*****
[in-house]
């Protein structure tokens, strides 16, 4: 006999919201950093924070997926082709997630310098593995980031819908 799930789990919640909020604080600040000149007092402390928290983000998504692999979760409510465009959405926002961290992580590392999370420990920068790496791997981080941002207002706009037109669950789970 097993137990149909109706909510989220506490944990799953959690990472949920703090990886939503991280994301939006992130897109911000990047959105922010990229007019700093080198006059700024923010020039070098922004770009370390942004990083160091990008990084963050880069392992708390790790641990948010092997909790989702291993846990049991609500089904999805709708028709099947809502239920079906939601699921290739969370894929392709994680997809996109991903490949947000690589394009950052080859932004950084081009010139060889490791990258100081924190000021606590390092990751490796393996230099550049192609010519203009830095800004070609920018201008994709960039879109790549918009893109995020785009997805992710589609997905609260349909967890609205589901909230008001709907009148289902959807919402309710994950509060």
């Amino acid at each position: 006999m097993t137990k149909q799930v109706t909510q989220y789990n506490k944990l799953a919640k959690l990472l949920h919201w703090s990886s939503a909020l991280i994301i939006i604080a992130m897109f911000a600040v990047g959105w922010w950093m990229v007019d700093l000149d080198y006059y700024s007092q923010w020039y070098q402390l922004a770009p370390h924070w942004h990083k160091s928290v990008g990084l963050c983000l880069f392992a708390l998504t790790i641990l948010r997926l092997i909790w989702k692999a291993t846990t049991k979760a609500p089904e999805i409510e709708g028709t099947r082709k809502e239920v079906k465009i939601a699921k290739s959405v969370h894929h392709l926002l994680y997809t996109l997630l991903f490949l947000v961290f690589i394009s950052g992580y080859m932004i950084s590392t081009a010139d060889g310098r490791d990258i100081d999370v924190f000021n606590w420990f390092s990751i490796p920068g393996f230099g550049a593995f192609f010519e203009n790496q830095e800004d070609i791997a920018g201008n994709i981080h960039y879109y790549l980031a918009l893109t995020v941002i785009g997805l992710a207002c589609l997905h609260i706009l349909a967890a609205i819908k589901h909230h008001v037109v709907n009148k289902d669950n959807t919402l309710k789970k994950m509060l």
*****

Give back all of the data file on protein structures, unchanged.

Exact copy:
[in-house]
């Protein structure tokens, strides 16, 4: 006999919201950093924070997926082709997630310098593995980031819908 799930789990919640909020604080600040000149007092402390928290983000998504692999979760409510465009959405926002961290992580590392999370420990920068790496791997981080941002207002706009037109669950789970 097993137990149909109706909510989220506490944990799953959690990472949920703090990886939503991280994301939006992130897109911000990047959105922010990229007019700093080198006059700024923010020039070098922004770009370390942004990083160091990008990084963050880069392992708390790790641990948010092997909790989702291993846990049991609500089904999805709708028709099947809502239920079906939601699921290739969370894929392709994680997809996109991903490949947000690589394009950052080859932004950084081009010139060889490791990258100081924190000021606590390092990751490796393996230099550049192609010519203009830095800004070609920018201008994709960039879109790549918009893109995020785009997805992710589609997905609260349909967890609205589901909230008001709907009148289902959807919402309710994950509060």
């Amino acid at each position: 006999m097993t137990k149909q799930v109706t909510q989220y789990n506490k944990l799953a919640k959690l990472l949920h919201w703090s990886s939503a909020l991280i994301i939006i604080a992130m897109f911000a600040v990047g959105w922010w950093m990229v007019d700093l000149d080198y006059y700024s007092q923010w020039y070098q402390l922004a770009p370390h924070w942004h990083k160091s928290v990008g990084l963050c983000l880069f392992a708390l998504t790790i641990l948010r997926l092997i909790w989702k692999a291993t846990t049991k979760a609500p089904e999805i409510e709708g028709t099947r082709k809502e239920v079906k465009i939601a699921k290739s959405v969370h894929h392709l926002l994680y997809t996109l997630l991903f490949l947000v961290f690589i394009s950052g992580y080859m932004i950084s590392t081009a010139d060889g310098r490791d990258i100081d999370v924190f000021n606590w420990f390092s990751i490796p920068g393996f230099g550049a593995f192609f010519e203009n790496q830095e800004d070609i791997a920018g201008n994709i981080h960039y879109y790549l980031a918009l893109t995020v941002i785009g997805l992710a207002c589609l997905h609260i706009l349909a967890a609205i819908k589901h909230h008001v037109v709907n009148k289902d669950n959807t919402l309710k789970k994950m509060l």